Tell me how you spend your time and how you spend your money -- I'll tell you what your values are.

        by oldpro on Wed Jun 13, 2007 at 09:25:35 AM PDT

        [ Parent ]

  •  In my old age... (3+ / 0-)
    Recommended by:
    teacherken, annetteboardman, cfk

    ...I've become more and more an advocate of project-based evaluation.

    Teacher's Lounge opens every Saturday between 11 am and noon. It's not just for teachers.

    by rserven on Wed Jun 13, 2007 at 10:09:16 AM PDT

    •  At night school, I took them through the task (2+ / 0-)
      Recommended by:
      oldpro, rserven

      first by modeling, then they practiced with a partner and group, then they did it by themselves.  I never sent the assignment home to do alone as it would never have been returned.  I was able to watch them do it so I knew they did it by themselves.

      But that takes time and I had 3 1/2 hour classes.

      Another assessment is the teacher seeing the student do the assignment called teacher observation.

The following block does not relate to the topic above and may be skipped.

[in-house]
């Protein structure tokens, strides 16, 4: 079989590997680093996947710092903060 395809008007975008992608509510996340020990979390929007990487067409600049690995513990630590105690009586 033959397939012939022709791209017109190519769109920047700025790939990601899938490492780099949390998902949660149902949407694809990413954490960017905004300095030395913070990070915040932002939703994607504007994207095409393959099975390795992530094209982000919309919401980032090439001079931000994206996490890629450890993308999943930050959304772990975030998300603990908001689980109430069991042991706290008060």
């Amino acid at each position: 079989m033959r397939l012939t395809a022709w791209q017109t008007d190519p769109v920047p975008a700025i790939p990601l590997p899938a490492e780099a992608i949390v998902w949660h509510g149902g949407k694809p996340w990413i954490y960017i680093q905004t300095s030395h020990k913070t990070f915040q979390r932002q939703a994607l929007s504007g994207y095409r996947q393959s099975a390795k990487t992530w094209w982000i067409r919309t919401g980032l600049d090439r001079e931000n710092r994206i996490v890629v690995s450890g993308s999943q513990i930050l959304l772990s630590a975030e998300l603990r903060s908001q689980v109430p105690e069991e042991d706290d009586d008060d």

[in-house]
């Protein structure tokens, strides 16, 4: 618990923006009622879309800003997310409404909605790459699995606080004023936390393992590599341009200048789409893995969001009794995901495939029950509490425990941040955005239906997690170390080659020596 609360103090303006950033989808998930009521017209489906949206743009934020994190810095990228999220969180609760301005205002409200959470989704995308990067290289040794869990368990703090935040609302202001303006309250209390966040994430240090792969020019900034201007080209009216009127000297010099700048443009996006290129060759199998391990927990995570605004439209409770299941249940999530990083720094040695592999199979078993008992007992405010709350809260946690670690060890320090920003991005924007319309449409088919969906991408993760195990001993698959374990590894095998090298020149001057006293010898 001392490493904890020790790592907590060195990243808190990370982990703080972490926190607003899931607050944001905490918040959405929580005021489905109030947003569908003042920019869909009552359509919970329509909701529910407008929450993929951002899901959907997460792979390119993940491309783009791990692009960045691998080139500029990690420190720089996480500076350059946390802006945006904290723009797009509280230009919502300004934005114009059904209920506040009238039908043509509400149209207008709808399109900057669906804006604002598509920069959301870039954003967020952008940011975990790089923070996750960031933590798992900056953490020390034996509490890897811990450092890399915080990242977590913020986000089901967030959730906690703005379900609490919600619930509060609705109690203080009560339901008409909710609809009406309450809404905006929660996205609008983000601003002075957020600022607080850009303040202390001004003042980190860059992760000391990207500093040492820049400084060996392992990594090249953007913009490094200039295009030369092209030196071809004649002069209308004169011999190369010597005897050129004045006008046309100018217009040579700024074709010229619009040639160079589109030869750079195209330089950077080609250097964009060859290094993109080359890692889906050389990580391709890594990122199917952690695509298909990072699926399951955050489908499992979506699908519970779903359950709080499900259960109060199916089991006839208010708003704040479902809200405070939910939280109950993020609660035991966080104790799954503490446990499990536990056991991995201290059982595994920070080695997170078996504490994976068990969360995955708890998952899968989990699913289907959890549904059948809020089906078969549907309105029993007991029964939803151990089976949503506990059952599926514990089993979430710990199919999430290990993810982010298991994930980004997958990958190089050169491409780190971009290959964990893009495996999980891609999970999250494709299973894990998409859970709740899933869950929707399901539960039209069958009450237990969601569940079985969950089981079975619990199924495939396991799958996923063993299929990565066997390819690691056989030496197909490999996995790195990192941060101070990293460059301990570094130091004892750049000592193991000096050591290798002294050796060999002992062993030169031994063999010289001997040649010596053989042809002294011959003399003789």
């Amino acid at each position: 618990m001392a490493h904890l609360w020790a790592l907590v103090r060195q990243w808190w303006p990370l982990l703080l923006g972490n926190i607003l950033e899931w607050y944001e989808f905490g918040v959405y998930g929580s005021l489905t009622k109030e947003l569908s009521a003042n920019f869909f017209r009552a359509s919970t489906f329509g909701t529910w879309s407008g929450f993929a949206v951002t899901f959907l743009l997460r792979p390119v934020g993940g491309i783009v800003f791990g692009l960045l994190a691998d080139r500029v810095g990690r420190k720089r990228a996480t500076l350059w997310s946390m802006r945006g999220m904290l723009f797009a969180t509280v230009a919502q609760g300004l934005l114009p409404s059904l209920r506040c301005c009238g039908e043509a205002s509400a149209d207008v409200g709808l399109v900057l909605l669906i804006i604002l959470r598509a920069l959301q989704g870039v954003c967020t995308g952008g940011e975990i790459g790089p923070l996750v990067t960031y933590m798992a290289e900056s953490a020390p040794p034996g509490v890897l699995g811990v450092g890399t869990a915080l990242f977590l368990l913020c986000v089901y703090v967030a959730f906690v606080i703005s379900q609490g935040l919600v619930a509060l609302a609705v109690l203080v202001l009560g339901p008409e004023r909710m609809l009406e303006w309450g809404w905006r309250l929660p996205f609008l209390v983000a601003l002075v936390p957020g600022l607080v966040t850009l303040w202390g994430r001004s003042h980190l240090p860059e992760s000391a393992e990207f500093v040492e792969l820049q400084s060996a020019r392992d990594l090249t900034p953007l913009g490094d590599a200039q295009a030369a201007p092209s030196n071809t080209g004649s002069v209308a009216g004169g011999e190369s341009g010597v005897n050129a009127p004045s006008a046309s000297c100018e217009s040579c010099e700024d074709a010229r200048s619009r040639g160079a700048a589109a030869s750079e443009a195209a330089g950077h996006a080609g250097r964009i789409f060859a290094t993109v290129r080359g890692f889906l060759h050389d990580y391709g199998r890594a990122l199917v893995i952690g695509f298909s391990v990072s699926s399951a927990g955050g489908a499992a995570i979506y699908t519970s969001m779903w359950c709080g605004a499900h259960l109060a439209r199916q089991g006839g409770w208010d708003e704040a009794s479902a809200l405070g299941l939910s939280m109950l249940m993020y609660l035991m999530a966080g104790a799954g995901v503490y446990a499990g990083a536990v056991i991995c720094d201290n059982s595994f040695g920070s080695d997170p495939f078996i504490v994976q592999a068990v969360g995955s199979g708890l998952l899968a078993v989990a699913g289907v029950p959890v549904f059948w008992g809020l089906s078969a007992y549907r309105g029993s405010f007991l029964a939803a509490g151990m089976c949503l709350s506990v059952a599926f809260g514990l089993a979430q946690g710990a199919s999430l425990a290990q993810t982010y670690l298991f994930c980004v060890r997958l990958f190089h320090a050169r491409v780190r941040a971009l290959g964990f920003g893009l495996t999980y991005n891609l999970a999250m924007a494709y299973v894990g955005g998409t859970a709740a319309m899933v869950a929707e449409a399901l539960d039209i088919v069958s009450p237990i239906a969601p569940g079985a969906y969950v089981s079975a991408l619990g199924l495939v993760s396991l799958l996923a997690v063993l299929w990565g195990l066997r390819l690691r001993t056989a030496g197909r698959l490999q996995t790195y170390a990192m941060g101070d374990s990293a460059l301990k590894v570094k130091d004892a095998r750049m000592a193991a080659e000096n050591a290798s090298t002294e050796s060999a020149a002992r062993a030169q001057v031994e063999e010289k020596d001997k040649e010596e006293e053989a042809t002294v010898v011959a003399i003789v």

Did they know how to do it?...ie listening skills and teacher instruction skills.

      Did they ask questions...good questions? an important skill, imo.

      Did they complete the task on time and as directed? I would think employers would value that skill.

      I had some high school kids come in for one term to make up a lost credit and they would try to sit and gab and complain they couldn't get the work done in the time given.  My night students who had had me before got right to work and got the task done and turned it in and it was well done.  The hs students noticed and got very quiet after that.

      "Other cultures are not failed attempts at being you. They are unique manifestations of the human spirit." Wade Davis